This information is intended to provide clarity and transparency to students and parents or carers about what to expect from remote education where national or local restrictions require entire cohorts (or bubbles) to remain at home. For details of what to expect where individual students are self-isolating, please see the final section of this page.

The remote curriculum – what is taught to students at home

A student’s first day or two of being educated remotely might look different from our standard approach, while we take all necessary actions to prepare for a longer period of remote teaching.

What should my child expect from immediate remote education in the first day or two of pupils being sent home?

Students will be sent an email to their school email account by the admin team on the day the absence is reported. The email will contain general work for each subject that students should complete.

Following the first few days of remote education, will my child be taught broadly the same curriculum as they would if they were in school?

We teach the same curriculum remotely as we do in school.

Remote teaching and study time each day

How long can I expect work set by the academy to take my child each day?

We expect that remote education (including remote teaching and independent work) will take students broadly the following number of hours each day:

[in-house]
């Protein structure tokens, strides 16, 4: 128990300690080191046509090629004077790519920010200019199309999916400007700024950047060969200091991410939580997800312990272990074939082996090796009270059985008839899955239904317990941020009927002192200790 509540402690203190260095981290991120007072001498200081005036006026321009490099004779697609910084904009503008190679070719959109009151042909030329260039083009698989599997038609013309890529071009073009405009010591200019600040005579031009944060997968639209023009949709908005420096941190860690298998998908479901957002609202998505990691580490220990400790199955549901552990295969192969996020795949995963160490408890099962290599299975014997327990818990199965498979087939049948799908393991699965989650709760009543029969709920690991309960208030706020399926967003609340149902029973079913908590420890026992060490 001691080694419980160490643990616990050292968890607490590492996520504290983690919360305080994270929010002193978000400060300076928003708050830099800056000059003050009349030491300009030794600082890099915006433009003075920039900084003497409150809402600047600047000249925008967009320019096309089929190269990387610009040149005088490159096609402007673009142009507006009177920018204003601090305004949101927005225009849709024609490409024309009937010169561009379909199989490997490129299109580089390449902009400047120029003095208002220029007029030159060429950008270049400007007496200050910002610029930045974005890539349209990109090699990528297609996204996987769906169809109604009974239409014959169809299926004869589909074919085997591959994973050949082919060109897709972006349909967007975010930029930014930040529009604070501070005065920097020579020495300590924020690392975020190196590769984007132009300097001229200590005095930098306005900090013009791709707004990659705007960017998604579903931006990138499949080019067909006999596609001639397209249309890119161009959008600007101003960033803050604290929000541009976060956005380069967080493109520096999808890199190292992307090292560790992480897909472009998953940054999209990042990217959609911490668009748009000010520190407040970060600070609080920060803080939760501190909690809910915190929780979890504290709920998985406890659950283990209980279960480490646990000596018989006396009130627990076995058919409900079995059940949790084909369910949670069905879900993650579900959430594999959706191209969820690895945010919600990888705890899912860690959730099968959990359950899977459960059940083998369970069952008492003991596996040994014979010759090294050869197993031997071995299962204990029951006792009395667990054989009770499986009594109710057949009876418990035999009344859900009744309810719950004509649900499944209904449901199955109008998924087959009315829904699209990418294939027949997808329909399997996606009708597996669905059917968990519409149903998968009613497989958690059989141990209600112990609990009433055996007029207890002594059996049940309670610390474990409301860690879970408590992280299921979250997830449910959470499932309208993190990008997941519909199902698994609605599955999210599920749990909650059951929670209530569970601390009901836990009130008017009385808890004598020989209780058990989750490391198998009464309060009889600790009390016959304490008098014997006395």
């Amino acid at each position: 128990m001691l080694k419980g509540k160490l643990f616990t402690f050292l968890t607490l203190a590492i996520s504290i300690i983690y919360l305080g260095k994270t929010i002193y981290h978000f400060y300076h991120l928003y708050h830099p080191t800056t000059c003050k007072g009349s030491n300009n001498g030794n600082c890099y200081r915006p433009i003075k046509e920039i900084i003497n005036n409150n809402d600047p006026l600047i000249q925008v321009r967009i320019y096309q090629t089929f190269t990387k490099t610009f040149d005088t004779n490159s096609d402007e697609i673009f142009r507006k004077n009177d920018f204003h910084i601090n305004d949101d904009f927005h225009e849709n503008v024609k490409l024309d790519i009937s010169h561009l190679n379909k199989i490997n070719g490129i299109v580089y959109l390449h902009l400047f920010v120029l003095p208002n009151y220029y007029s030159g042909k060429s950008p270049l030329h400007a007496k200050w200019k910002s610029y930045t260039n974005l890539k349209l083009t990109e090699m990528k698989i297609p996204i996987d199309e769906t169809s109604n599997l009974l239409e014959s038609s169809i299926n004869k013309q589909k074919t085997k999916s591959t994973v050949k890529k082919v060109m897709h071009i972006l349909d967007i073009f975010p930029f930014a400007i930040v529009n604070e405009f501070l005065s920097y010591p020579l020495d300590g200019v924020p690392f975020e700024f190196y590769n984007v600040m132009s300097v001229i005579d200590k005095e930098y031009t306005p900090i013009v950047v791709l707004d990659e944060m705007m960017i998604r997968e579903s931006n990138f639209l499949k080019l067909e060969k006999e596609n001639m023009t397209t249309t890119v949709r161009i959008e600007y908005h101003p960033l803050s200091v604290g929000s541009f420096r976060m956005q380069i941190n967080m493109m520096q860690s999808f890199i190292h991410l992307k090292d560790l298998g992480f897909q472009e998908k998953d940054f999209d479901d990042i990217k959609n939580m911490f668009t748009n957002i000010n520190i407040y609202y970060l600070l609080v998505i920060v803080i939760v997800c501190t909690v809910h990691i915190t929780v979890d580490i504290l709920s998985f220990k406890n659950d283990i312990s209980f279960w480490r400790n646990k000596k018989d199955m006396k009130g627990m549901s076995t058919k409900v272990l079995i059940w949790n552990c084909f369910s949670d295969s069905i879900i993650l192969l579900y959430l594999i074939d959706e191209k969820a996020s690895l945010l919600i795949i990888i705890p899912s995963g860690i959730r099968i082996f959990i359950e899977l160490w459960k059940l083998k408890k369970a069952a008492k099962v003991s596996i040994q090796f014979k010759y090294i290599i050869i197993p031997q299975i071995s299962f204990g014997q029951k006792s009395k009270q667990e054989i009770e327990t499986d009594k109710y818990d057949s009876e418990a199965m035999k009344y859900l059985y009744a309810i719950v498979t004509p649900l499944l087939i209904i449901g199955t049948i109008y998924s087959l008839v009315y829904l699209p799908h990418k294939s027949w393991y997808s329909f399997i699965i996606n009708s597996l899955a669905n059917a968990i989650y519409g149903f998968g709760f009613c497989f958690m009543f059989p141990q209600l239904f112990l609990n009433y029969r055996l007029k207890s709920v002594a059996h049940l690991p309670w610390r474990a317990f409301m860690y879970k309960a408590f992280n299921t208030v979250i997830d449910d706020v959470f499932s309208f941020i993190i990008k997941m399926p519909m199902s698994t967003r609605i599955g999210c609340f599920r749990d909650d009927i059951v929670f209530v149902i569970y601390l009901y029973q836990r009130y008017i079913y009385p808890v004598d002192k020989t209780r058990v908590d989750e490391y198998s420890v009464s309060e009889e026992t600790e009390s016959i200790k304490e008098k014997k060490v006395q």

Secondary school-aged students not working towards formal qualifications this yearNormal school hours
Secondary school-aged students working towards formal qualifications this yearNormal school hours plus additional homework where necessary

Accessing remote education

How will my child access any online remote education you are providing?

All lessons with be structured through MS Teams using their normal school email address and login details.

If my child does not have digital or online access at home, how will you support them to access remote education?

We recognise that some students may not have suitable online access at home. We take the following approaches to support those pupils to access remote education:

  • Walton will provide technical support and advice to aid families accessing online provision.
  • “How to” guides and specific guidance will be given to explore alternative options, eg use of games consoles to access online learning.
  • Where needed and available, laptops and wifi dongles will be distributed to households on request.
  • Parents should contact school reception where details of the request will be taken

How will my child be taught remotely?

We use a combination of the following approaches to teach students remotely.

Lessons will be structured at normal timetable times through Microsoft Teams. Teachers will be available throughout the timetabled period and will make use of a combination of the following strategies.
• live teaching
• recorded teaching (e.g. Oak National Academy lessons, video/audio recordings made by teachers)
• textbooks and reading books pupils have at home
• commercially available websites supporting the teaching of specific subjects or areas, including video clips or sequences